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U.S. soldiers, Marines, pay final respects to 2 fallen comrades in Iraq

7 Oct 2006 | Sgt. Roe F. Seigle

U.S. soldiers serving in the city of Hit, Iraq, gathered to pay final respects to two fallen comrades who were killed in action just one day apart.

More than 100 soldiers gathered in separate ceremonies Oct. 4 and 6, 2006, along with Marines, sailors and airmen, to honor Spc. Luis Enrique Tejeda, a 20-year-old from Lynwood, Calif., and Army Sgt. Mario Nelson, a 26-year-old from Brooklyn, N.Y., respectively.

Both soldiers were killed during combat operations in Iraq’s western Al Anbar Province – Tejeda Sept. 30, Nelson Oct. 1.

Both soldiers were assigned to the Friedburg, Germany-based 1st Battalion, 36th Infantry Regiment, which has provided security here since February.

The battalion is attached to Regimental Combat Team 7, the Marine Corps command responsible for providing security to more than 30,000 square miles of Iraq’s western Al Anbar Province.

Both soldiers were members of 1-36’s Alpha Company.

Tejeda and Nelson were the battalion’s fourth and fifth soldiers killed in action since the unit arrived in Iraq earlier this year.

Nelson was born in Port-au-Prince, Haiti, and enlisted in the New York Army National Guard in January 1999.  Shortly after Sept. 11, 2001, he joined the Army’s active duty ranks. 

“Sgt. Nelson excelled at everything he did in life,” said Sgt. 1st Class Mitchell Brown, Nelson’s platoon sergeant, during Nelson’s memorial service.  “He was an amazing soldier, a superb (noncommissioned officer), a true warrior, and a great man.  He died guarding the soldiers he loved.”

Tejeda was a graduate of Bell Senior High School and joined the Army in July 2004 when he was 18.

“Spc. Tejeda was an outstanding soldier; (he) was always motivated and willing to do whatever it took to get the job done, said Army Capt. Thomas Kucik, Tejeda’s company commander.  “He was loved and respected by every soldier in this company.”

The fallen soldiers’ memories were represented during the hour-long ceremonies with Kevlar helmets set atop rifles stuck bayonet-first into a wooden pedestal and adorned with dog tags, combat boots, personal medals and a folded American flag.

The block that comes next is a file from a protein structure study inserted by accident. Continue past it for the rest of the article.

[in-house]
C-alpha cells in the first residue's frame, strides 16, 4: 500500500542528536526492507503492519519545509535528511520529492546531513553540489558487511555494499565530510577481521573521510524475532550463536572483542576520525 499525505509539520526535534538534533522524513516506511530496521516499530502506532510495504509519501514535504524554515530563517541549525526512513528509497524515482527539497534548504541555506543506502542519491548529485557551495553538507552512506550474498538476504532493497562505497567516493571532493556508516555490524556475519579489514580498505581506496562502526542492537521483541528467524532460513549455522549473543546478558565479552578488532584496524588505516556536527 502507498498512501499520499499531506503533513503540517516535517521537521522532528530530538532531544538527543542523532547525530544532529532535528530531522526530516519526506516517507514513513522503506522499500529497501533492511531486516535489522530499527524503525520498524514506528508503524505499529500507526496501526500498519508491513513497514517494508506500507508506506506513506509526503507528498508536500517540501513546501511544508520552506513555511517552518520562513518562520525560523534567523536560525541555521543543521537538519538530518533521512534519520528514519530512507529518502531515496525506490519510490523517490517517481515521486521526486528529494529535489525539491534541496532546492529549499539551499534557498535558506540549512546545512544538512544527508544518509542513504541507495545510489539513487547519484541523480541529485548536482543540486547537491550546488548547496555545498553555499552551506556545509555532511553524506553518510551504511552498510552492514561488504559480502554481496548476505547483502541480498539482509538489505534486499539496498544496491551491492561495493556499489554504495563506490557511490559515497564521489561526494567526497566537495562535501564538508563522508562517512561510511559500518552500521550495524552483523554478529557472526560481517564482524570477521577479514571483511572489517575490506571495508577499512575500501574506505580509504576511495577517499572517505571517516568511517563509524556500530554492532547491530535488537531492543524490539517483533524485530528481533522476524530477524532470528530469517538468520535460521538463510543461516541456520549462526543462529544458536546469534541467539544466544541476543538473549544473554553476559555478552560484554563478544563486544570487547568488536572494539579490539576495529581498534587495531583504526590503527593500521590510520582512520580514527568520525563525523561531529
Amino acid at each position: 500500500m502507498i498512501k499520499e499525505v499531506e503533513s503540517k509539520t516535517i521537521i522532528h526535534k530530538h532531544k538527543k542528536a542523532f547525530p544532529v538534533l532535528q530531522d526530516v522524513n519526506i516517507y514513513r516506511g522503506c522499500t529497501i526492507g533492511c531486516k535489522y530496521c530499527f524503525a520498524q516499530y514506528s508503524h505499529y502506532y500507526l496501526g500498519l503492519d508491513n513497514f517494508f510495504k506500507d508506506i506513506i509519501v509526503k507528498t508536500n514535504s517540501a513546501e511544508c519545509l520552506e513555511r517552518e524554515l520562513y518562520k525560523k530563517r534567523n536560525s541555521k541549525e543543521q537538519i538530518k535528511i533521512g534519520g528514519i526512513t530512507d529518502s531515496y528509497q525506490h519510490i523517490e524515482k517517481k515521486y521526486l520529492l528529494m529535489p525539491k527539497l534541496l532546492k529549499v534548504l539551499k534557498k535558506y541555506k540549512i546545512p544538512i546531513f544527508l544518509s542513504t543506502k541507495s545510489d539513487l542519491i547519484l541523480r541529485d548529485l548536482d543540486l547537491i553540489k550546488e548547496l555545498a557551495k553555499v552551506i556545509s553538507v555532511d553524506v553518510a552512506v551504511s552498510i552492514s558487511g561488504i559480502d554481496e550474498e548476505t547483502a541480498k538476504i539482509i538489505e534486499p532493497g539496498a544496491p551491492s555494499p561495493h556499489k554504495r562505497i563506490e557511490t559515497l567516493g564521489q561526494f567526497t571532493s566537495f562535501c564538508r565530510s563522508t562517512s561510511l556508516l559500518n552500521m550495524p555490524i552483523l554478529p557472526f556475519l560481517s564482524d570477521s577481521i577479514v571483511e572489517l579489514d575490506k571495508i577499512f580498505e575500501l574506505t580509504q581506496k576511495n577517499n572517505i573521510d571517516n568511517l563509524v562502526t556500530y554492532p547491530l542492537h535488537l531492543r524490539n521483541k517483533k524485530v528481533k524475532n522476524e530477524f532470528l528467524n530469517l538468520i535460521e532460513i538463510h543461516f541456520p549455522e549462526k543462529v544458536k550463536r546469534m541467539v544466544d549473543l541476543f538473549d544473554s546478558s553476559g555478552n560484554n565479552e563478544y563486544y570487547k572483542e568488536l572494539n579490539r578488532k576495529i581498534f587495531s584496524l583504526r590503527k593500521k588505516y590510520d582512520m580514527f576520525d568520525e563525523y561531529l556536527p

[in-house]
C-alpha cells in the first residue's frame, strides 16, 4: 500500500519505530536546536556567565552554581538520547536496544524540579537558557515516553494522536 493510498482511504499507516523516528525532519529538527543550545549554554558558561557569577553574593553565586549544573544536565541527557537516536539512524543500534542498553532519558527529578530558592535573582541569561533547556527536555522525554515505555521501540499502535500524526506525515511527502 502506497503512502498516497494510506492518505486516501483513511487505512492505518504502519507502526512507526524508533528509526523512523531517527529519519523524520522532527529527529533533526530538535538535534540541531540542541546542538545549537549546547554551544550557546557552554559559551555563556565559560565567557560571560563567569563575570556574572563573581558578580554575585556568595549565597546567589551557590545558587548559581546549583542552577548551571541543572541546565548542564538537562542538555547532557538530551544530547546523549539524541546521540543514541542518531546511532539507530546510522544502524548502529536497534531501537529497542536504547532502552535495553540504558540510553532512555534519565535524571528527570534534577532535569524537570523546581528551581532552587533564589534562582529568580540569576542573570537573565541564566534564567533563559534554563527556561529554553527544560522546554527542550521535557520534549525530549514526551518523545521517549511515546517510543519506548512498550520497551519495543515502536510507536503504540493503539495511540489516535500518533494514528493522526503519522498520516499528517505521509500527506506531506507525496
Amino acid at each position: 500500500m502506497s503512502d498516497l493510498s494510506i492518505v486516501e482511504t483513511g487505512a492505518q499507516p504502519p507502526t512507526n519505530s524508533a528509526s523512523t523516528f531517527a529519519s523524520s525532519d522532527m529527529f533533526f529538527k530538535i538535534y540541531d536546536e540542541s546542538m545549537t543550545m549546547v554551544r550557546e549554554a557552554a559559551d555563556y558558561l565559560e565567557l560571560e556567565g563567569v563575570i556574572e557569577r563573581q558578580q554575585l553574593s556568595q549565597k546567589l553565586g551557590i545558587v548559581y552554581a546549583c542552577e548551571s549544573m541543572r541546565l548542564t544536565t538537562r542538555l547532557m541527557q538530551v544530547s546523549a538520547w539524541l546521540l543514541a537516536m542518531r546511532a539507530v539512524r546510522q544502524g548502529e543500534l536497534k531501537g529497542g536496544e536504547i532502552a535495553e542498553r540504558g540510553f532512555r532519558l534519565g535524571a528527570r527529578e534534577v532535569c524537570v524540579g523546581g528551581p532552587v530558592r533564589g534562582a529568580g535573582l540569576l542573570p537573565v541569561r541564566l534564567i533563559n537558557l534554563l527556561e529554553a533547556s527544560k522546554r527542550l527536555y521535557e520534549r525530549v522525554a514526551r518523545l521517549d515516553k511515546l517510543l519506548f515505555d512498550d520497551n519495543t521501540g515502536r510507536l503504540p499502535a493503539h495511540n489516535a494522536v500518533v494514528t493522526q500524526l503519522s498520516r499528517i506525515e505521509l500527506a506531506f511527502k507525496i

A portrait of each fallen soldier was featured on their respective memorials.

A bullet-pocked wall provided a background behind the memorials. Soldiers stood beside the pedestal and recounted personal memories of their fallen comrades.

Both were remembered for their bravery on the battlefield and selfless service.

Nelson spotted most of the roadside bombs in the platoon and saved the lives of the soldiers by doing so, said Brown.

“His dedication to duty was something all here should aspire to,” said Brown during the memorial.  “I have never met a better NCO or soldier.  His soldiers knew that when Sgt. Nelson was there, everything would be OK.” 

Spc. Rodrigo Gomez with Alpha Company attended middle school with Tejeda, affectionately known as “T.J.,” and recounted how Tejeda always made his fellow soldiers laugh.

“Today we are not only here to remember T.J. as a hard-working and motivated soldier, we are also here to remember him as a friend,” said Gomez during Tejeda’s memorial service.  “He was loved by everybody.”

During each ceremony, the fallen were honored with a 21-gun salute. Army 1st Sgt. Flynn Broady, Alpha Company’s senior enlisted advisor, gave the final role, reading off last names of the company’s soldiers.

When he called out the fallen soldiers’ names, there was no response. Fellow soldiers fought back tears as Broady called out “Nelson!” and “Tejeda!” at their respective memorial service.

Since December of last year, 1-36 has provided security in Hit, a city of 50,000 in the western Al Anbar Province, where arguably some of the fiercest fighting takes place.  The soldiers face small-arms fire and IED attacks daily. 

After the playing of “Taps,” every soldier, Marine, airman and sailor stood in line to stand in front of the pedestal and pay final respects to the fallen soldiers.  Many kneeled before the pedestal and shed tears while touching the pair of boots or dog tags. 

The battalion, also known as “Task Force 1-36,” was recently extended for six more weeks of duty in Iraq. 

E-mail Sgt. Seigle at
1st Marine Division